Out of my Mind With Grief

My head feels lost,
Untethered,
My body weak,
Unstable,
I want to grab normal,
But it slips through my fingers,
And I know,
I’m not there,
I’m in that other place,
Out of the flow,
Not in sync with the rest,
Bobbing along,
In a stream of pain,
Sorrow,
Brokenness,
That can’t be glued back together
With words,
Or thoughts,
Or even prayers,
Because the pieces,
Are not meant to be,
A picture any more,
And that throws my mind,
To another plain,
Don’t bring me back,
I don’t want normal,
I want to be forever outside,
Forever hanging onto,
What was,
What cannot be,
Except within my heart.

Do It Again

Every day we start our way and face,
the grind, grind, grind, grind,
ground up joy, can’t lie, can’t say, it’s okay,
doesn’t matter anyway,
We’ll make it work, put in the time,
doesn’t even have to rhyme.
Look away, pages say, life gone by,
bye, bye, bye, bye,
bought the lie, felt the pain, put our faces to the rain,
and feel it all wash away.
Lay down, take a rest,
put hope,
to the test,
chase it down with love now,
Don’t hide it.
Makes each breath alive and,
breath, breath, breath, breath,
gasp for air, no time to spare,
then say it’s done,
we have won,
another day.

Just For The Hack of It! – Tips on Breakfast

So ‘hacks’ are a hot topic and why not? They’re fun. I’m going to start with my breakfast hacks and a few I’ve picked up on the way. Maybe by the end of this post, I’ll find a segue to writing. Disclaimer: not all these hacks will be in alignment with your health goals. Don’t say I didn’t warn you.

1. Don’t ever throw away cold, premium take out fries (Five Guys comes to mind). Put them in the fridge, trust me, you won’t be sorry. The next morning chop those fries up and put them in a medium heat fry pan. Toss in some green pepper, onion or whatever vege you like or none at all. The potatoes have enough oil in them to fry up nicely and they’re already seasoned. If there’s only a few fries leftover, still worth it. Crisp them up and toss them in scrambled eggs, a little goes a long way.
So this hack sounds unhealthy but if it makes you eat less fries in a dinner serving so you can have some at breakfast, then maybe not so bad, right?

2. For most people, limiting cholesterol is a challenge that robs fluffy full scrambled eggs from the menu. There are still egg whites but they’re so…white. The only food that looks wonderful in white is dairy; whipped cream, ice cream, cheese, you get the idea. The transition to egg white only, can leave a person grieving over the injustice of aging (I could go on about that but I’m trying to grow old ‘gracefully’; no complaining please). But the mind is a fickle thing that can be easily tricked, so hack away and add some paprika and/or turmeric to those pale egg whites. They’ll look just about as delicisioso as the yoked eggs and while you’re at it put hack 3 into play.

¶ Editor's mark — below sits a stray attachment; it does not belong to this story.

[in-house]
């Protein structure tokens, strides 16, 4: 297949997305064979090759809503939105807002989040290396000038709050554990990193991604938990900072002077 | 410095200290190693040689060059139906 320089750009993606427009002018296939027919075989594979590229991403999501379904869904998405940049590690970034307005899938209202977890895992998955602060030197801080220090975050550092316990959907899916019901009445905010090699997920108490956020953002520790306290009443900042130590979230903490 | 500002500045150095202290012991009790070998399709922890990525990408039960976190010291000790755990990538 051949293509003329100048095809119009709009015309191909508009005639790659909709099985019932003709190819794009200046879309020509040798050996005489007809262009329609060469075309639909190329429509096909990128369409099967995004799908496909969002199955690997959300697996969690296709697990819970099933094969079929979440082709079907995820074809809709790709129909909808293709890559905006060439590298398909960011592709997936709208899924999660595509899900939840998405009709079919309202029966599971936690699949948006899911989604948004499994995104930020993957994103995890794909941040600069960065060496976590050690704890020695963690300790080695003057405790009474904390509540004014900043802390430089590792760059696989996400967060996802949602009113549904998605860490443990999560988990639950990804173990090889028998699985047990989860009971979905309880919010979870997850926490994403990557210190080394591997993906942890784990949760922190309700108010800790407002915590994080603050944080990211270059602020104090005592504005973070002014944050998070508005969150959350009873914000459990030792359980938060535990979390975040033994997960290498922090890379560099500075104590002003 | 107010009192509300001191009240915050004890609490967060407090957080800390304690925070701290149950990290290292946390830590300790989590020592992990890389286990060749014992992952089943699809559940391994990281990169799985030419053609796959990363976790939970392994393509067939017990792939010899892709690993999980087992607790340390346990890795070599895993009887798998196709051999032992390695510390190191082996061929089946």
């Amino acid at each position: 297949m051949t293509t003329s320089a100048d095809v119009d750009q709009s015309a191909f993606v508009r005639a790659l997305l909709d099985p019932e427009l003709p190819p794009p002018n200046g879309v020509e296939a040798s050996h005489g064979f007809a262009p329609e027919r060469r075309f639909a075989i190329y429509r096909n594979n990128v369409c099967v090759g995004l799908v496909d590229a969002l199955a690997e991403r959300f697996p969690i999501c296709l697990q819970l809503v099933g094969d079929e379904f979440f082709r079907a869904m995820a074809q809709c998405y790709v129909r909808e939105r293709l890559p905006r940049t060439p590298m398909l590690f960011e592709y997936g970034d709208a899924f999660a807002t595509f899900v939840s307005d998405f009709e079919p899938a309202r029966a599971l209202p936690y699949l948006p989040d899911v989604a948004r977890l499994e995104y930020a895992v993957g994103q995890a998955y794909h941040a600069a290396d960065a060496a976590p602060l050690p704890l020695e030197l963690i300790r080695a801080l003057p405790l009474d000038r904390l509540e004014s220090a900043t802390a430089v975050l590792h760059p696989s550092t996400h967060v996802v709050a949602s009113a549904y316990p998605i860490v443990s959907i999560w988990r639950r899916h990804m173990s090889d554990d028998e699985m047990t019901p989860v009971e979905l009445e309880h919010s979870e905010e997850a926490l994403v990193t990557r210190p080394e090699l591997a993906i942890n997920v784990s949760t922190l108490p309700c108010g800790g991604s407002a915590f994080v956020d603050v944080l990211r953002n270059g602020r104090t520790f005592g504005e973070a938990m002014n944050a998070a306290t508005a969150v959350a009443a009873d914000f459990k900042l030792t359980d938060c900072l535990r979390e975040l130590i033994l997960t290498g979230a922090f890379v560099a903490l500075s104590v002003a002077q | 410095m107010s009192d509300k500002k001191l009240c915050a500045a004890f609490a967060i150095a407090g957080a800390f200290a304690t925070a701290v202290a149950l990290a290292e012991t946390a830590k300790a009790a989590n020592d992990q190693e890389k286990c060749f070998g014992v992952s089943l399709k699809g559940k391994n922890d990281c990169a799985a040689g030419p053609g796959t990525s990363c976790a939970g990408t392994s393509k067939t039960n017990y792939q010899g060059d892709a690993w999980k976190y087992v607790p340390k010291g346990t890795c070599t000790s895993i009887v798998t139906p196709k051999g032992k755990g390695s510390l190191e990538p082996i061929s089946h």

3. Chop up baby spinach, arugula, kale or bok choy and put it in everything, especially those egg whites. Deep greens suggest fresh (cause they are) and give texture. A friend of mine goes to a dietician to manage her digestive issues. When we spent a weekend away at a writer’s retreat, she brought out leafy green vegetables with every meal, breakfast included. In my brain, leaves are eaten as salad or to give crunch in a good sandwich. For some reason though, I couldn’t get it out of my head that it’s good to eat fresh vegetables with every meal. Hence, I started adding baby spinach and salad greens to whatever I made. Okay, so greens did not end up in the French toast, though maybe I’ll try it some day. But chopping leaves into bits renders them easily added to anything; on top of a hamburger, in a quesadilla, in mashed potatoes, mixed with corn. So many places to add in fresh greens and feel good without being overwhelmed with green tasting stuff.

4. Peeling boiled eggs. This is a big issue for humanity. Just check the internet and find out how many sites deal with this very skill. I’m just going to share my technique that works ninety percent of the time. Boil the egg. Remove from water. Hold in a towel and smash the shell gently all the way around. Take a spoon, slide it under the cracked shell and then use the spoon to follow the curve of the egg. The shell typically comes off in one or two crackly pieces. On occasion, if the spoon does not slide under the inner membrane, this technique can fail. If that happens I just start with the spoon in a different place. If you don’t like that idea, I saw a post that said to use a serrated knife and cut the egg, shell and all, in half then the two halves can be easily scooped out. Haven’t tried this yet. If you have, let me know.